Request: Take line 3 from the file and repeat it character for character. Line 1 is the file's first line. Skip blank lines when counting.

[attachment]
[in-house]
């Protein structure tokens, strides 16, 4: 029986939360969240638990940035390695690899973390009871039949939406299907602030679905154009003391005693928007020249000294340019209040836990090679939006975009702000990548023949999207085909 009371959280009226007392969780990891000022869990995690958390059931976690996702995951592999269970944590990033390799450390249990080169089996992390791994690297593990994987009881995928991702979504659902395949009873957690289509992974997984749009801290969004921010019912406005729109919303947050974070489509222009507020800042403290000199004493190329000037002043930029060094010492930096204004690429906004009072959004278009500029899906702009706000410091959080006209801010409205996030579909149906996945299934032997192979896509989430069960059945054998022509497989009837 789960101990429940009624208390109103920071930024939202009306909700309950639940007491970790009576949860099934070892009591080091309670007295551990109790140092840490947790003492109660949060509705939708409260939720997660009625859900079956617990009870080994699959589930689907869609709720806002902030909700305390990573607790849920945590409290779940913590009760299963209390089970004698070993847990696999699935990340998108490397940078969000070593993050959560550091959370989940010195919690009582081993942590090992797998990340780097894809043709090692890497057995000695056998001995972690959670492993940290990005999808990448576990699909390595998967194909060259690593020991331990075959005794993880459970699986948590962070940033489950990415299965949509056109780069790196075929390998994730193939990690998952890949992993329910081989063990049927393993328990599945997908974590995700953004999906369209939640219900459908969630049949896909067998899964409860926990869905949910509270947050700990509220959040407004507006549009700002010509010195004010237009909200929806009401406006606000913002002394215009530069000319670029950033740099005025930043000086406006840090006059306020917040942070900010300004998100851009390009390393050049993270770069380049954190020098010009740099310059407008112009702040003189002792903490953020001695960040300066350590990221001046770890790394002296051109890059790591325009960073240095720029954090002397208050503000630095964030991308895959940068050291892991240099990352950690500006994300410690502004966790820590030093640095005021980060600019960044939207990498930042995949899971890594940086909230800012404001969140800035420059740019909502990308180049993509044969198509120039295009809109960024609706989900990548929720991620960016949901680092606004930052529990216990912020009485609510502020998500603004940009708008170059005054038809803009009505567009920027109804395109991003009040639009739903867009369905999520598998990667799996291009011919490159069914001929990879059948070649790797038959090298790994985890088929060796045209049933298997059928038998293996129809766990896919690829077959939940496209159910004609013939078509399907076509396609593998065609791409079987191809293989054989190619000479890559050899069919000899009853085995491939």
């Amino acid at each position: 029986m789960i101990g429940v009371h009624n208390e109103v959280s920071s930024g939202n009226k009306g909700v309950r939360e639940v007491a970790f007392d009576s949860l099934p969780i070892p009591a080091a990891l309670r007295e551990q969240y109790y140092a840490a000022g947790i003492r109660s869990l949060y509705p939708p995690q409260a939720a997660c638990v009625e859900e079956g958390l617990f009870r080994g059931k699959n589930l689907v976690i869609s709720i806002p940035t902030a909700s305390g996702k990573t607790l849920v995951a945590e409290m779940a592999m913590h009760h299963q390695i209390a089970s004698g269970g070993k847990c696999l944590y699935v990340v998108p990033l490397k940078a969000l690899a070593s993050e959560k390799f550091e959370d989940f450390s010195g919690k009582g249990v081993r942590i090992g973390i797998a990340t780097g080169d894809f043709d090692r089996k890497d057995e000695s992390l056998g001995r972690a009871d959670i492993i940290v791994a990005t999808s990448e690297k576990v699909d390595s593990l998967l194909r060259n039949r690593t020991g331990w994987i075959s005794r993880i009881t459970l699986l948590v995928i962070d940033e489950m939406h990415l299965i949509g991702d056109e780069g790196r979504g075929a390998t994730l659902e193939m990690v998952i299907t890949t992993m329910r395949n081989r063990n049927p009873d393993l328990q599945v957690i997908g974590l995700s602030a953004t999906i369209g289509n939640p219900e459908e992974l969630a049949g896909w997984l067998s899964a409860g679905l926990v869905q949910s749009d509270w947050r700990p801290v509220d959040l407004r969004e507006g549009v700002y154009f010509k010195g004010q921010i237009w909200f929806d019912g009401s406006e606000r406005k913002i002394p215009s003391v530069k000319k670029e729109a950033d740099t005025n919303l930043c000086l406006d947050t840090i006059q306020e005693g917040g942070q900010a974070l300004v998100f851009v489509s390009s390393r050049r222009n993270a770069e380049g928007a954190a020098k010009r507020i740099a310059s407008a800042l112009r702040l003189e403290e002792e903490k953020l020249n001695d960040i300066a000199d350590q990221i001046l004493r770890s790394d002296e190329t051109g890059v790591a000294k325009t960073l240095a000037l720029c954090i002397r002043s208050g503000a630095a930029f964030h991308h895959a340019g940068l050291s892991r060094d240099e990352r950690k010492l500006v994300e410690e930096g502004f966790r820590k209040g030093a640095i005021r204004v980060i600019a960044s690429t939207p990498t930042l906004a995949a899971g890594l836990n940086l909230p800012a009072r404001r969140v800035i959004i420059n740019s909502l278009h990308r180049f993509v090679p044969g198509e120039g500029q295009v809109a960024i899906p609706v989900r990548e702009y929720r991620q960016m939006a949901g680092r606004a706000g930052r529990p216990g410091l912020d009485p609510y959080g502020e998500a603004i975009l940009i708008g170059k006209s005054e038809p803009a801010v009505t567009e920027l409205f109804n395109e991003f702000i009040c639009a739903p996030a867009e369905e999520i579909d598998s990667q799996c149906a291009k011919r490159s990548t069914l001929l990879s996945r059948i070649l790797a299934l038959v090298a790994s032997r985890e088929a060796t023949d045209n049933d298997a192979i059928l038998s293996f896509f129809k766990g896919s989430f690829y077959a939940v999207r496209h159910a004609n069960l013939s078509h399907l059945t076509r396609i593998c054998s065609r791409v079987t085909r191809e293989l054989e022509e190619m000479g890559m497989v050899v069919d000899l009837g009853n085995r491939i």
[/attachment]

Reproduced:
């Amino acid at each position: 029986m789960i101990g429940v009371h009624n208390e109103v959280s920071s930024g939202n009226k009306g909700v309950r939360e639940v007491a970790f007392d009576s949860l099934p969780i070892p009591a080091a990891l309670r007295e551990q969240y109790y140092a840490a000022g947790i003492r109660s869990l949060y509705p939708p995690q409260a939720a997660c638990v009625e859900e079956g958390l617990f009870r080994g059931k699959n589930l689907v976690i869609s709720i806002p940035t902030a909700s305390g996702k990573t607790l849920v995951a945590e409290m779940a592999m913590h009760h299963q390695i209390a089970s004698g269970g070993k847990c696999l944590y699935v990340v998108p990033l490397k940078a969000l690899a070593s993050e959560k390799f550091e959370d989940f450390s010195g919690k009582g249990v081993r942590i090992g973390i797998a990340t780097g080169d894809f043709d090692r089996k890497d057995e000695s992390l056998g001995r972690a009871d959670i492993i940290v791994a990005t999808s990448e690297k576990v699909d390595s593990l998967l194909r060259n039949r690593t020991g331990w994987i075959s005794r993880i009881t459970l699986l948590v995928i962070d940033e489950m939406h990415l299965i949509g991702d056109e780069g790196r979504g075929a390998t994730l659902e193939m990690v998952i299907t890949t992993m329910r395949n081989r063990n049927p009873d393993l328990q599945v957690i997908g974590l995700s602030a953004t999906i369209g289509n939640p219900e459908e992974l969630a049949g896909w997984l067998s899964a409860g679905l926990v869905q949910s749009d509270w947050r700990p801290v509220d959040l407004r969004e507006g549009v700002y154009f010509k010195g004010q921010i237009w909200f929806d019912g009401s406006e606000r406005k913002i002394p215009s003391v530069k000319k670029e729109a950033d740099t005025n919303l930043c000086l406006d947050t840090i006059q306020e005693g917040g942070q900010a974070l300004v998100f851009v489509s390009s390393r050049r222009n993270a770069e380049g928007a954190a020098k010009r507020i740099a310059s407008a800042l112009r702040l003189e403290e002792e903490k953020l020249n001695d960040i300066a000199d350590q990221i001046l004493r770890s790394d002296e190329t051109g890059v790591a000294k325009t960073l240095a000037l720029c954090i002397r002043s208050g503000a630095a930029f964030h991308h895959a340019g940068l050291s892991r060094d240099e990352r950690k010492l500006v994300e410690e930096g502004f966790r820590k209040g030093a640095i005021r204004v980060i600019a960044s690429t939207p990498t930042l906004a995949a899971g890594l836990n940086l909230p800012a009072r404001r969140v800035i959004i420059n740019s909502l278009h990308r180049f993509v090679p044969g198509e120039g500029q295009v809109a960024i899906p609706v989900r990548e702009y929720r991620q960016m939006a949901g680092r606004a706000g930052r529990p216990g410091l912020d009485p609510y959080g502020e998500a603004i975009l940009i708008g170059k006209s005054e038809p803009a801010v009505t567009e920027l409205f109804n395109e991003f702000i009040c639009a739903p996030a867009e369905e999520i579909d598998s990667q799996c149906a291009k011919r490159s990548t069914l001929l990879s996945r059948i070649l790797a299934l038959v090298a790994s032997r985890e088929a060796t023949d045209n049933d298997a192979i059928l038998s293996f896509f129809k766990g896919s989430f690829y077959a939940v999207r496209h159910a004609n069960l013939s078509h399907l059945t076509r396609i593998c054998s065609r791409v079987t085909r191809e293989l054989e022509e190619m000479g890559m497989v050899v069919d000899l009837g009853n085995r491939i």